Australian house prices are still falling

Photo: Daniel Munoz/ Getty Images.

Australian house prices continue to fall in early 2018.

According to CoreLogic, prices fell nationwide by 0.1% last week in average weighted terms, leaving the decline over the month at 0.5%.

Helping to explain the national weakness, prices in Sydney — Australia’s largest housing market — fell by a further 0.2%.

Prices also weakened by 0.1% in Perth.

Accompanied by flat growth in Australia’s remaining mainland state capitals — Melbourne, Brisbane and Adelaide — it explains why prices on a weighted basis continued to decline across the country.

Source: CoreLogic

Over the past month, prices nationally fell by 0.5% in weighted terms. This not only reflects a 0.9% drop in Sydney but also weakness in all other capitals monitored, including Australia’s second-largest market, Melbourne.

With prices continuing to weaken, it saw price growth nationally slow to 3% over the year.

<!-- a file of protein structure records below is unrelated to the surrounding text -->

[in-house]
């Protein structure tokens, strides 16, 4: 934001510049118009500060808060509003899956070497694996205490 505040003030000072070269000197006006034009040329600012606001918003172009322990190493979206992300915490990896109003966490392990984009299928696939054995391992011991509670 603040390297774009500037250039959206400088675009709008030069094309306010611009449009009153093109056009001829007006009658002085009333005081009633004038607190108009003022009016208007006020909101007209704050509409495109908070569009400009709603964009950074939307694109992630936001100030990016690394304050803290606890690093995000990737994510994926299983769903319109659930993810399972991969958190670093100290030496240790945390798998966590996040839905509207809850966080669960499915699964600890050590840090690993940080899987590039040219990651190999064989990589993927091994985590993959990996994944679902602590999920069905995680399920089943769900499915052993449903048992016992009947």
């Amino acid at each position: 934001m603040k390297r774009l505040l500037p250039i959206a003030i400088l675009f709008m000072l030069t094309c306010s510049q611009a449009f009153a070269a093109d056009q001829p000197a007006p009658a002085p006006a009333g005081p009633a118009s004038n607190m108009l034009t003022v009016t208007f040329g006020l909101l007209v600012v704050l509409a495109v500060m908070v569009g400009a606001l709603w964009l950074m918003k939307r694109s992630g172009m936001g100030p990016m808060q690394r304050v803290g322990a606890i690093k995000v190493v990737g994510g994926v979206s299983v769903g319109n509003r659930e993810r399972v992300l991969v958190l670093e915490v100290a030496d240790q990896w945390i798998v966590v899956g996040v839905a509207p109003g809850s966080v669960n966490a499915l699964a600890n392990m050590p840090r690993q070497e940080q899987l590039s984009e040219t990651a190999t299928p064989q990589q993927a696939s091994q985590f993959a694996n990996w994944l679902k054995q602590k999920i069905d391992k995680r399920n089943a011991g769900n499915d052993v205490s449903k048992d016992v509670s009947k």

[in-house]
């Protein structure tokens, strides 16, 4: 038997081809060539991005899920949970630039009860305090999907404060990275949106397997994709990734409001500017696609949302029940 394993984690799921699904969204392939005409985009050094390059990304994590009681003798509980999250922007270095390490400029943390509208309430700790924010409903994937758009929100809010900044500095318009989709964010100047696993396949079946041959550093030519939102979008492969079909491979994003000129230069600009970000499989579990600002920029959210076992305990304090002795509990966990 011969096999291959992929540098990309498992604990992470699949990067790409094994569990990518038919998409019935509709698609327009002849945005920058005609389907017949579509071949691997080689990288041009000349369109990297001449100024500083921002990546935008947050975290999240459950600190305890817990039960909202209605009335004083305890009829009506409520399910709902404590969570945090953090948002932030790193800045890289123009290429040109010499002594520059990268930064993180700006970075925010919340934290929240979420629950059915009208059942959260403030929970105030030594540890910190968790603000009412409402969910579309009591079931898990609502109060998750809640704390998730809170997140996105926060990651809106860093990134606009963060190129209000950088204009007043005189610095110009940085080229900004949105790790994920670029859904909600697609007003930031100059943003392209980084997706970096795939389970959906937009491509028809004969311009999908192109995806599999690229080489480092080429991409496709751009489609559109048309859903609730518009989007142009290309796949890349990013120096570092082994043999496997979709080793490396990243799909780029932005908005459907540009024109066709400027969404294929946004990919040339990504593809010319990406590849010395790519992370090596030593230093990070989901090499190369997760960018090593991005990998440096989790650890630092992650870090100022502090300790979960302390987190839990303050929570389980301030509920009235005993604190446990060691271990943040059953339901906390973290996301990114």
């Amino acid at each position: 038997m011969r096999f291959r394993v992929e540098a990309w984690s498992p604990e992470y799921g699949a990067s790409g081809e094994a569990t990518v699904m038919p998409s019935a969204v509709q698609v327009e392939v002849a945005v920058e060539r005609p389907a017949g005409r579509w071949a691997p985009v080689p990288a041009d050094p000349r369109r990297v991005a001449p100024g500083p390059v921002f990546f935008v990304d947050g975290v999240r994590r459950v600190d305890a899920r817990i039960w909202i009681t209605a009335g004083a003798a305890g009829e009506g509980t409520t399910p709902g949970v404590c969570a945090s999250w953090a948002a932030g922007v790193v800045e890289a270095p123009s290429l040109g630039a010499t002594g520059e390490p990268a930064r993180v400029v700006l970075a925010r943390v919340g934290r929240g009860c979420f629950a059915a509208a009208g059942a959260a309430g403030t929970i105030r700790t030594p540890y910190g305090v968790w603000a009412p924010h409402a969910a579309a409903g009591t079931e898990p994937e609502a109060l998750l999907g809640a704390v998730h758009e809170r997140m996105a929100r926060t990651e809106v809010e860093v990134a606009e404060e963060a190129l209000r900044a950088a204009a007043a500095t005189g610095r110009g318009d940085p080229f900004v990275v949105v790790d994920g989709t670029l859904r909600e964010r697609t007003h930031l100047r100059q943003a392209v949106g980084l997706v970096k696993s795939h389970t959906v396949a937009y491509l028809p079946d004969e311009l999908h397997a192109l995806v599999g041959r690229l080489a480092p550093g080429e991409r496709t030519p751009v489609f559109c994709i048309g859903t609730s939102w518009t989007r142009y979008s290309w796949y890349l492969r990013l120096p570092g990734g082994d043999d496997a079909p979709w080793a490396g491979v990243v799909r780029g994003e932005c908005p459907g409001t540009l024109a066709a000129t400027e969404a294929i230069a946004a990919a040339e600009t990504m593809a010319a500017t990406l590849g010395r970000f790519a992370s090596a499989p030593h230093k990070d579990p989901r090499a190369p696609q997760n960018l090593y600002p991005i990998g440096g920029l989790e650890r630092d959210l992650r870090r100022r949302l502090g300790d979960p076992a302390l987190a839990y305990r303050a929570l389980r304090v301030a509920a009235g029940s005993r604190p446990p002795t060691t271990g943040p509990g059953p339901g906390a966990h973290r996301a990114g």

Given the likelihood that more housing stock will hit the market in the months ahead, there’s now a growing chance that annual price growth may turn negative, especially if recent weakness in Sydney and Melbourne persist.

Source: CoreLogic

This next chart shows the seasonal bounce in property listings seen this time of year.

Source: CoreLogic

Helping to explain some of the recent price trends, total properties listed for sale currently stand at 99,475, up 2.6% from the levels seen in early February 2017.

Source: CoreLogic

CoreLogic says there are currently 22,127 properties for sale in Sydney, an increase of 22% from 12 months earlier.

By contrast, in Hobart — where prices are now increasing at the fastest pace of any capital on an annualised basis — total listings have fallen by 35.4% to 1,051.

NOW READ: Housing weakness could produce a shock in Australia’s next GDP numbers

NOW WATCH: Money & Markets videos

Business Insider Emails & Alerts

Site highlights each day to your inbox.

Follow Business Insider Australia on Facebook, Twitter, LinkedIn, and Instagram.